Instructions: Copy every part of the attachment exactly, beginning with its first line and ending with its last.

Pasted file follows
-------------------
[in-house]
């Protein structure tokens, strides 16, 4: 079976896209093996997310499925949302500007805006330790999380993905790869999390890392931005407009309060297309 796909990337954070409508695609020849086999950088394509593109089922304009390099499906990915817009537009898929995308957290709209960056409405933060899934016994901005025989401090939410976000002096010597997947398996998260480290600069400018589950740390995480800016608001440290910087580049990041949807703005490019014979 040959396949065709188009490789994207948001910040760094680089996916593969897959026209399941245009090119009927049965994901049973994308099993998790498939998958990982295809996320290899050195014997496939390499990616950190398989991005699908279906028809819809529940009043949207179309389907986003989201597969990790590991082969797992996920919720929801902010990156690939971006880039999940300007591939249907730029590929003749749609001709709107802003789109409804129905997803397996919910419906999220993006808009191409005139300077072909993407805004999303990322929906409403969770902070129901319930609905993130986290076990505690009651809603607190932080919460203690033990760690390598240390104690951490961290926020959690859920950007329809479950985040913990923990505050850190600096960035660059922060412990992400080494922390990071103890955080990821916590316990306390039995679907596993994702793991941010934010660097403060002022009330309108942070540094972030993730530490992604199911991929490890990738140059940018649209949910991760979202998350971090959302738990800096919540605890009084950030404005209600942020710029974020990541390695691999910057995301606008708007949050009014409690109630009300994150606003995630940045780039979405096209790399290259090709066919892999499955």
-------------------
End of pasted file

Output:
[in-house]
């Protein structure tokens, strides 16, 4: 079976896209093996997310499925949302500007805006330790999380993905790869999390890392931005407009309060297309 796909990337954070409508695609020849086999950088394509593109089922304009390099499906990915817009537009898929995308957290709209960056409405933060899934016994901005025989401090939410976000002096010597997947398996998260480290600069400018589950740390995480800016608001440290910087580049990041949807703005490019014979 040959396949065709188009490789994207948001910040760094680089996916593969897959026209399941245009090119009927049965994901049973994308099993998790498939998958990982295809996320290899050195014997496939390499990616950190398989991005699908279906028809819809529940009043949207179309389907986003989201597969990790590991082969797992996920919720929801902010990156690939971006880039999940300007591939249907730029590929003749749609001709709107802003789109409804129905997803397996919910419906999220993006808009191409005139300077072909993407805004999303990322929906409403969770902070129901319930609905993130986290076990505690009651809603607190932080919460203690033990760690390598240390104690951490961290926020959690859920950007329809479950985040913990923990505050850190600096960035660059922060412990992400080494922390990071103890955080990821916590316990306390039995679907596993994702793991941010934010660097403060002022009330309108942070540094972030993730530490992604199911991929490890990738140059940018649209949910991760979202998350971090959302738990800096919540605890009084950030404005209600942020710029974020990541390695691999910057995301606008708007949050009014409690109630009300994150606003995630940045780039979405096209790399290259090709066919892999499955």